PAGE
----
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The Visual System 

The Visual System
The Visual System

Per Brodal

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date: 26 February 2021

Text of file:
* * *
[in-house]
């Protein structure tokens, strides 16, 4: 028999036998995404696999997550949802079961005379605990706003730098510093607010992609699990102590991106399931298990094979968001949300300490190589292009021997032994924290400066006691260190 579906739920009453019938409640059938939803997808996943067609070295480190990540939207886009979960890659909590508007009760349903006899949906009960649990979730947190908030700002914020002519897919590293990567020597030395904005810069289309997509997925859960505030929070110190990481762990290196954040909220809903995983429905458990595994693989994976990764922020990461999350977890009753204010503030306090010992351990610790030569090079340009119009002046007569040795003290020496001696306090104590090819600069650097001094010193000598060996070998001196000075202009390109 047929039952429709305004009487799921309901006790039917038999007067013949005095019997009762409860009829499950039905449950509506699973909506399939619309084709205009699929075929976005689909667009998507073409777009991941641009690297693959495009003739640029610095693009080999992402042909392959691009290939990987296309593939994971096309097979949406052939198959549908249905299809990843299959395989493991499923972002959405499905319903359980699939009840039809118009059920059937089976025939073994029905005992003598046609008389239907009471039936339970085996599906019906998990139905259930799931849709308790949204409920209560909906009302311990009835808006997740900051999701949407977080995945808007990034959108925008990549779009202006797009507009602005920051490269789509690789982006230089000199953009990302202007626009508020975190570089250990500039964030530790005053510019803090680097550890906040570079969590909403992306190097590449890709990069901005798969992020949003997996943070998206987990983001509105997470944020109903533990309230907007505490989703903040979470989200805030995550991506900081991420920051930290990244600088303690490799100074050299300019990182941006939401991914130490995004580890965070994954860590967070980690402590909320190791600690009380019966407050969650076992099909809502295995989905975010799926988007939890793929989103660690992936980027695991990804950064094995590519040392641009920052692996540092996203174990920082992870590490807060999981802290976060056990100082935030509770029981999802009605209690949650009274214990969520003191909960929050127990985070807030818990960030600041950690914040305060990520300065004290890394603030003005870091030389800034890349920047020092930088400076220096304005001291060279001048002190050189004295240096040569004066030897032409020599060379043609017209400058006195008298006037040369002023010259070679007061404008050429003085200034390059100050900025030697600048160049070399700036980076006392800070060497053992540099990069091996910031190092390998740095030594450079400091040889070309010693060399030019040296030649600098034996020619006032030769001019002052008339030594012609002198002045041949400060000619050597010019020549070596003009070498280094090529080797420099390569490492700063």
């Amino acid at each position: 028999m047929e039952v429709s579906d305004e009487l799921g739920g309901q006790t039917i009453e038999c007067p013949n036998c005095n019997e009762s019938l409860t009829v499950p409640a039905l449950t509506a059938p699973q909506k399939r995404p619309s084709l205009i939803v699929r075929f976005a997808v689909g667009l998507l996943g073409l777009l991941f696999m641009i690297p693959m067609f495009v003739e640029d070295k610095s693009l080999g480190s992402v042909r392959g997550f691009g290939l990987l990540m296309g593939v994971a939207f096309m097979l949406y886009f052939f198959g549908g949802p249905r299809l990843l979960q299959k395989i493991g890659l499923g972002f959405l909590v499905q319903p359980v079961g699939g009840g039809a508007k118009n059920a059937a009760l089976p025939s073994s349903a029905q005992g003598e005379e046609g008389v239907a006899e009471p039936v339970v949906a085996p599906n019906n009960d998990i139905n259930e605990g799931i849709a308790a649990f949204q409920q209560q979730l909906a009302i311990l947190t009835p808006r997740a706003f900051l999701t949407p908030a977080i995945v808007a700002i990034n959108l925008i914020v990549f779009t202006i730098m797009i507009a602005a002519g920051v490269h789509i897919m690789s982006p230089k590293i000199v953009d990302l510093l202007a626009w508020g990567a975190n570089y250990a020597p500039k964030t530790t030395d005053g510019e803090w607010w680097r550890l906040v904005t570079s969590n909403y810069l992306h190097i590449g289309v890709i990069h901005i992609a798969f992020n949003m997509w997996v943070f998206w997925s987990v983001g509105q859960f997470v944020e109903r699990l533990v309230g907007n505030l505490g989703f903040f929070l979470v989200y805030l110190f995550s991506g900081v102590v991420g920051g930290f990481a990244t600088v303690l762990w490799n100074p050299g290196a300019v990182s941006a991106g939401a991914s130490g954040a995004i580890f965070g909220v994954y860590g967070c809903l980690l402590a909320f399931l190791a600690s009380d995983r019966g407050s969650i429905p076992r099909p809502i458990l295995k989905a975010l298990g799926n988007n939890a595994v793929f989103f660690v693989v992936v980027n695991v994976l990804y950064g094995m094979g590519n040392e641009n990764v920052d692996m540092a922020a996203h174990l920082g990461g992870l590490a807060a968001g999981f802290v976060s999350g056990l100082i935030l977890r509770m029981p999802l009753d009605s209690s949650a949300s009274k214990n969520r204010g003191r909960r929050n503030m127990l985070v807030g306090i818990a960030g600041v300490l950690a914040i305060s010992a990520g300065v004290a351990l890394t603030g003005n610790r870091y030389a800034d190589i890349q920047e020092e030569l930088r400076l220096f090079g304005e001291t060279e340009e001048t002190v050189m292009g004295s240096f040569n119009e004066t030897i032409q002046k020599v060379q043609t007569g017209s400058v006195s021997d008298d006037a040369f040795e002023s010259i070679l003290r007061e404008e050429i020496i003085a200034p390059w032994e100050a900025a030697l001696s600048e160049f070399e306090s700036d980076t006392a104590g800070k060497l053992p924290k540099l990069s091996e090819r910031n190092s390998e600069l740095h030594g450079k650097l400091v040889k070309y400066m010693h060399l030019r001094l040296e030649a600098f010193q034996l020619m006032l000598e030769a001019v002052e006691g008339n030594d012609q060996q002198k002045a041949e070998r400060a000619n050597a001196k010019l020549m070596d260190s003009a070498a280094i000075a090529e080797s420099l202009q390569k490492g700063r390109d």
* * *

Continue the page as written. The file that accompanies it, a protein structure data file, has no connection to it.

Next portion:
Chapter 16 describes the visual system, from the receptors in the eye to the cerebral cortex. The photoreceptors transform light energy to graded changes of the membrane potential with ensuing release of glutamate. From the photoreceptors, the signals pass to bipolar cells and from these to retinal ganglion cells. The rods are responsible for vision in dim light, whereas the cones require daylight and are necessary for perception of visual details and colors. The retinal ganglion cells leave the eye in the optic nerve and end in the lateral geniculate body. From the lateral geniculate nucleus, signals travel in the optic radiation to the striate area (primary visual cortex). The visual pathways show a precise, retinotopical organization. The area striata performs the first analysis of the visual information, while further processing takes place in extrastriate visual areas.

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